W3C home > Mailing lists > Public > public-web-security@w3.org > March 2011

Re: Interaction with Workers (was Re: setTimeout error handling)

From: Adam Barth <w3c@adambarth.com>
Date: Tue, 29 Mar 2011 18:19:25 -0700
Message-ID: <AANLkTik0Xss_EGW0qd-Ey2yqkj8YBWPq8oPt1XHkWwJ3@mail.gmail.com>
To: Boris Zbarsky <bzbarsky@mit.edu>
Cc: Brandon Sterne <bsterne@mozilla.com>, gaz Heyes <gazheyes@gmail.com>, "sird@rckc.at" <sird@rckc.at>, public-web-security@w3.org
On Tue, Mar 29, 2011 at 5:58 PM, Boris Zbarsky <bzbarsky@mit.edu> wrote:
> On 3/29/11 5:45 PM, Brandon Sterne wrote:
>> On 03/29/2011 01:39 AM, gaz Heyes wrote:
>>> I think String is a loose definition, for example what if we call
>>> setTimeout with an array or object?
>>> setTimeout(["alert(1)"])
>> Good lord, why does that work?  :-)
> Because Array.prototype.toString in ES5 is defined in such a way that it's
> equivalent to calling .join() (with no arguments) on the array in question,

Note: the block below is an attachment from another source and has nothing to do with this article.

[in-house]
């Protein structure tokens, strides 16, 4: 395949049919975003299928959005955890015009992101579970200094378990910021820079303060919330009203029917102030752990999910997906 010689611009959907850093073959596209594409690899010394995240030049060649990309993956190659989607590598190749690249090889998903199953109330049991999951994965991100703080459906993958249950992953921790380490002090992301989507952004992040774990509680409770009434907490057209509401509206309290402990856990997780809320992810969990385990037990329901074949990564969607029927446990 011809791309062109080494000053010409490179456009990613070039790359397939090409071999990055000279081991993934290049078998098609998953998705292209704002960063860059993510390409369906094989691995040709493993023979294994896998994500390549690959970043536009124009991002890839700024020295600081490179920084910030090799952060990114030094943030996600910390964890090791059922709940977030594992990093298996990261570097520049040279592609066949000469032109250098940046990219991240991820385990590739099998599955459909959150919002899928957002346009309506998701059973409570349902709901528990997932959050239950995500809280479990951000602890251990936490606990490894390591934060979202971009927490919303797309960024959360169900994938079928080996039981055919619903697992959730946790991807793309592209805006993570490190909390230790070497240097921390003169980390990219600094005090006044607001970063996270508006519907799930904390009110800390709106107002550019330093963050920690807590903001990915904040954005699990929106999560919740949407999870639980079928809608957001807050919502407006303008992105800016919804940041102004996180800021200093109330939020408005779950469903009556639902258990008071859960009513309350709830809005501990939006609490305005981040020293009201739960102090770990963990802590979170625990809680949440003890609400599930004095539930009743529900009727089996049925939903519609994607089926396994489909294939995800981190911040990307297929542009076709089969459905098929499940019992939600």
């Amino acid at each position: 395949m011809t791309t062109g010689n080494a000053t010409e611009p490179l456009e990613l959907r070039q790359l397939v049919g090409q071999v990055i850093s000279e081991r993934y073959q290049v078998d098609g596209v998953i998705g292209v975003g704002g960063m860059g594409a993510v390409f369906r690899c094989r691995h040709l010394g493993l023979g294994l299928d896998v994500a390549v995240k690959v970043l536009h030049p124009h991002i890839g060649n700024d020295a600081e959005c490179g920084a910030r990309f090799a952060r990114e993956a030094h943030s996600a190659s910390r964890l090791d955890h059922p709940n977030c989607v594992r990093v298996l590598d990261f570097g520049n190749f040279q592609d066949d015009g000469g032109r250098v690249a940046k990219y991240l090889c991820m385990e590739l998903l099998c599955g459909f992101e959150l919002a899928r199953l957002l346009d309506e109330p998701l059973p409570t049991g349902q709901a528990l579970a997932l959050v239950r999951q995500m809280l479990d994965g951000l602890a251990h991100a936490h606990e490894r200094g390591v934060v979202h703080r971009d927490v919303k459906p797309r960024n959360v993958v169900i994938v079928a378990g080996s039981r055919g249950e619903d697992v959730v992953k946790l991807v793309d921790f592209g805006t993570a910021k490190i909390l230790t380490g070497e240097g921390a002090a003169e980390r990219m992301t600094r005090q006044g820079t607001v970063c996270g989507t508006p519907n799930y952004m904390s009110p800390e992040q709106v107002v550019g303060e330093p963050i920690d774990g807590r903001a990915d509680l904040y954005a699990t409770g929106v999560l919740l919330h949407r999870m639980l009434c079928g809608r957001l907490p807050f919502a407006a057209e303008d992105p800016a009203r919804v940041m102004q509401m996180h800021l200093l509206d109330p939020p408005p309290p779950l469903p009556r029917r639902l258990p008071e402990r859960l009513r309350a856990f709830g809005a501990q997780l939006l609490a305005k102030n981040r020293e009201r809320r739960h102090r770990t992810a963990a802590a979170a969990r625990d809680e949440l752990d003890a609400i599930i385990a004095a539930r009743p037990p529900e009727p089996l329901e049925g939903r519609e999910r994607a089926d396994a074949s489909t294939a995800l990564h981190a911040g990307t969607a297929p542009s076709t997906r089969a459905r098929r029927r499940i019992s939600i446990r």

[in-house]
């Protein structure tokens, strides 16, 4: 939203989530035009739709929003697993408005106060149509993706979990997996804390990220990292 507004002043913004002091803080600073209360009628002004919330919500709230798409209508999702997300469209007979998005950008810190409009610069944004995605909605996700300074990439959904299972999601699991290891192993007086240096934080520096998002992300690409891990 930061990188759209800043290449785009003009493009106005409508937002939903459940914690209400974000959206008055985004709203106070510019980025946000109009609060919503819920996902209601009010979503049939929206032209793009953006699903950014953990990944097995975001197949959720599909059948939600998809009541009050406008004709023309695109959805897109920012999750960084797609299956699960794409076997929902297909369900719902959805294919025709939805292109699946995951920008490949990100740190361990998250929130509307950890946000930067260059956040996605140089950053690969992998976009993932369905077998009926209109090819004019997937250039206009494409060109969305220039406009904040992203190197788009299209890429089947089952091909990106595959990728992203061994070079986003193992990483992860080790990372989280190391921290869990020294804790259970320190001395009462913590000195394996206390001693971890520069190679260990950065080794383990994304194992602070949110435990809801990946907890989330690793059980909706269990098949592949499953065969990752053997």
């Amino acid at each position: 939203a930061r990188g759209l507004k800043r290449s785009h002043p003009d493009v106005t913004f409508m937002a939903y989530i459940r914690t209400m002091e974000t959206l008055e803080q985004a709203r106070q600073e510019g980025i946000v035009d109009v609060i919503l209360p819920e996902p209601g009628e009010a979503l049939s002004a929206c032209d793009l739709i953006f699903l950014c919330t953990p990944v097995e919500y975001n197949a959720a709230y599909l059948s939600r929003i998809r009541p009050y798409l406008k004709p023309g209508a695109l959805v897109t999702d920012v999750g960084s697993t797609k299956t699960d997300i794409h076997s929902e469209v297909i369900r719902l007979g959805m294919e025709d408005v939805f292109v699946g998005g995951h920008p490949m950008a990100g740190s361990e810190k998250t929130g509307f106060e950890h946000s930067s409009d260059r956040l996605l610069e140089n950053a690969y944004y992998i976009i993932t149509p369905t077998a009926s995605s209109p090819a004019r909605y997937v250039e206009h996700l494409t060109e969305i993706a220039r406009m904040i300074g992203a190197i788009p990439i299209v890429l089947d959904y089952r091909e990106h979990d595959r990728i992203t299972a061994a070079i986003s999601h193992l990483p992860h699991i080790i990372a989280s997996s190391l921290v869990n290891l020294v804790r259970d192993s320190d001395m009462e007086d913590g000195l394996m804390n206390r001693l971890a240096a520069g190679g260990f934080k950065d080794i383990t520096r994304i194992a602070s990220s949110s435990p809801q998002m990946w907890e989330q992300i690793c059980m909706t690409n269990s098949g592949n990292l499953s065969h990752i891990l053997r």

> as long as no one has done anything weird.
> You could also get this effect with things like:
>  setTimeout({ toString: function() { return "alert(1)"; } });
>> s/called with a String argument/called with any argument other than a
>> Function object/g
> What about function proxies?
> What about non-Function callables?

WebKit seems to distinguish between callable and non-callable.
Non-callables get coerced to strings, which then get compiled as
script source code, which is what we'd like to avoid.

Received on Wednesday, 30 March 2011 01:20:30 GMT

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